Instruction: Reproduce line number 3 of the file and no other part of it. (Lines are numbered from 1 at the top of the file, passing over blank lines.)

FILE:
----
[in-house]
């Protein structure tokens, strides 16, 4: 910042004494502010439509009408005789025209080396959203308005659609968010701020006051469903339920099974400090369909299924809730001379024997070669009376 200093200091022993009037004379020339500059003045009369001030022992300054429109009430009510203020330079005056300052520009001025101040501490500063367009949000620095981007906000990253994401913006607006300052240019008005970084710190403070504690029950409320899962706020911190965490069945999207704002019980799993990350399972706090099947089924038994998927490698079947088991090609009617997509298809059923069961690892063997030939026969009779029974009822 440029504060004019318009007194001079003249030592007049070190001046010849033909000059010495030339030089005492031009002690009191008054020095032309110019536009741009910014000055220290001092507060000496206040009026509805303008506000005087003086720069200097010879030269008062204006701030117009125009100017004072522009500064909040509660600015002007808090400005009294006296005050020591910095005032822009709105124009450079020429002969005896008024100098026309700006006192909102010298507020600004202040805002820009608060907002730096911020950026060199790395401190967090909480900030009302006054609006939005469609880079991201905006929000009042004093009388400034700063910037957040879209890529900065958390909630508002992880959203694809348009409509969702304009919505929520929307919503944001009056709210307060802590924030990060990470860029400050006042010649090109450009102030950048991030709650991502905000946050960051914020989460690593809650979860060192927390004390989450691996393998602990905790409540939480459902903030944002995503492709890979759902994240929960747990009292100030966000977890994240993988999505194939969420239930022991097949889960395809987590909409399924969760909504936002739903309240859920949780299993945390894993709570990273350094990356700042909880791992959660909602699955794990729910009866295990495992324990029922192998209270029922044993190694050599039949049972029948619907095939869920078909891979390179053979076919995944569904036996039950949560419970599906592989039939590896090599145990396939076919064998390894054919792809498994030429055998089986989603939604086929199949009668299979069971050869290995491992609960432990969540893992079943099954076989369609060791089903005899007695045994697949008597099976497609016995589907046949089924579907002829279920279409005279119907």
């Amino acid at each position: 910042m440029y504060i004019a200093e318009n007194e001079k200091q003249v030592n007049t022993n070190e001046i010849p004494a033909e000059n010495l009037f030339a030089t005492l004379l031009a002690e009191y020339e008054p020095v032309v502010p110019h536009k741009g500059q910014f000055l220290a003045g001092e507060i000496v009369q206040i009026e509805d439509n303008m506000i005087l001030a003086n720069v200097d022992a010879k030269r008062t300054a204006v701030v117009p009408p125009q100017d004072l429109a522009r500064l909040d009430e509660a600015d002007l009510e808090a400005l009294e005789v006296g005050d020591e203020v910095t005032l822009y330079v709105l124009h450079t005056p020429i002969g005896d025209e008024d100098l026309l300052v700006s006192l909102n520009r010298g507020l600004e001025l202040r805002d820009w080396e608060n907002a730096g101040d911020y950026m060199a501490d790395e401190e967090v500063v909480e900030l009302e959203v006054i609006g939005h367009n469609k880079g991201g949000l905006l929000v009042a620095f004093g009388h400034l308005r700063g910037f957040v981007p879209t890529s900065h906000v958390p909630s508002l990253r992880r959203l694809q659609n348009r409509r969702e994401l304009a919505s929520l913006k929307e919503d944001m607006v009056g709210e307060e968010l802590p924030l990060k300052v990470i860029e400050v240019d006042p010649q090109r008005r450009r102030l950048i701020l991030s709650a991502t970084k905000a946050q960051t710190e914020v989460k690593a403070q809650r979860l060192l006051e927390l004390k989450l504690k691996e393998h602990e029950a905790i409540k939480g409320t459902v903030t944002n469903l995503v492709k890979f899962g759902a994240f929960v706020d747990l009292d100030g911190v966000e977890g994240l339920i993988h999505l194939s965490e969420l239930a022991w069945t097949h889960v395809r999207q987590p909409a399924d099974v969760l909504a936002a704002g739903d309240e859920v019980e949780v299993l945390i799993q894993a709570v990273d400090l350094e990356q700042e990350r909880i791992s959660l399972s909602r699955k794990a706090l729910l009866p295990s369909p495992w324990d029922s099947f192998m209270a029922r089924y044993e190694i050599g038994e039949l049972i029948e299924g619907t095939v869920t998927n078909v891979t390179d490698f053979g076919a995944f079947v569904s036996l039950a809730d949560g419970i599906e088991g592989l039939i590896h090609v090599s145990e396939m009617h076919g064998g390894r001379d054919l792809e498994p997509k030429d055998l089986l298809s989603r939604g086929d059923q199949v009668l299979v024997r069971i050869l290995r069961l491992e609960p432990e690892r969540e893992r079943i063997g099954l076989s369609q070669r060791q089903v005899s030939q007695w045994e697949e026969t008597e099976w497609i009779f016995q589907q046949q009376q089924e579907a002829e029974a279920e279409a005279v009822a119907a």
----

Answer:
């Amino acid at each position: 910042m440029y504060i004019a200093e318009n007194e001079k200091q003249v030592n007049t022993n070190e001046i010849p004494a033909e000059n010495l009037f030339a030089t005492l004379l031009a002690e009191y020339e008054p020095v032309v502010p110019h536009k741009g500059q910014f000055l220290a003045g001092e507060i000496v009369q206040i009026e509805d439509n303008m506000i005087l001030a003086n720069v200097d022992a010879k030269r008062t300054a204006v701030v117009p009408p125009q100017d004072l429109a522009r500064l909040d009430e509660a600015d002007l009510e808090a400005l009294e005789v006296g005050d020591e203020v910095t005032l822009y330079v709105l124009h450079t005056p020429i002969g005896d025209e008024d100098l026309l300052v700006s006192l909102n520009r010298g507020l600004e001025l202040r805002d820009w080396e608060n907002a730096g101040d911020y950026m060199a501490d790395e401190e967090v500063v909480e900030l009302e959203v006054i609006g939005h367009n469609k880079g991201g949000l905006l929000v009042a620095f004093g009388h400034l308005r700063g910037f957040v981007p879209t890529s900065h906000v958390p909630s508002l990253r992880r959203l694809q659609n348009r409509r969702e994401l304009a919505s929520l913006k929307e919503d944001m607006v009056g709210e307060e968010l802590p924030l990060k300052v990470i860029e400050v240019d006042p010649q090109r008005r450009r102030l950048i701020l991030s709650a991502t970084k905000a946050q960051t710190e914020v989460k690593a403070q809650r979860l060192l006051e927390l004390k989450l504690k691996e393998h602990e029950a905790i409540k939480g409320t459902v903030t944002n469903l995503v492709k890979f899962g759902a994240f929960v706020d747990l009292d100030g911190v966000e977890g994240l339920i993988h999505l194939s965490e969420l239930a022991w069945t097949h889960v395809r999207q987590p909409a399924d099974v969760l909504a936002a704002g739903d309240e859920v019980e949780v299993l945390i799993q894993a709570v990273d400090l350094e990356q700042e990350r909880i791992s959660l399972s909602r699955k794990a706090l729910l009866p295990s369909p495992w324990d029922s099947f192998m209270a029922r089924y044993e190694i050599g038994e039949l049972i029948e299924g619907t095939v869920t998927n078909v891979t390179d490698f053979g076919a995944f079947v569904s036996l039950a809730d949560g419970i599906e088991g592989l039939i590896h090609v090599s145990e396939m009617h076919g064998g390894r001379d054919l792809e498994p997509k030429d055998l089986l298809s989603r939604g086929d059923q199949v009668l299979v024997r069971i050869l290995r069961l491992e609960p432990e690892r969540e893992r079943i063997g099954l076989s369609q070669r060791q089903v005899s030939q007695w045994e697949e026969t008597e099976w497609i009779f016995q589907q046949q009376q089924e579907a002829e029974a279920e279409a005279v009822a119907a």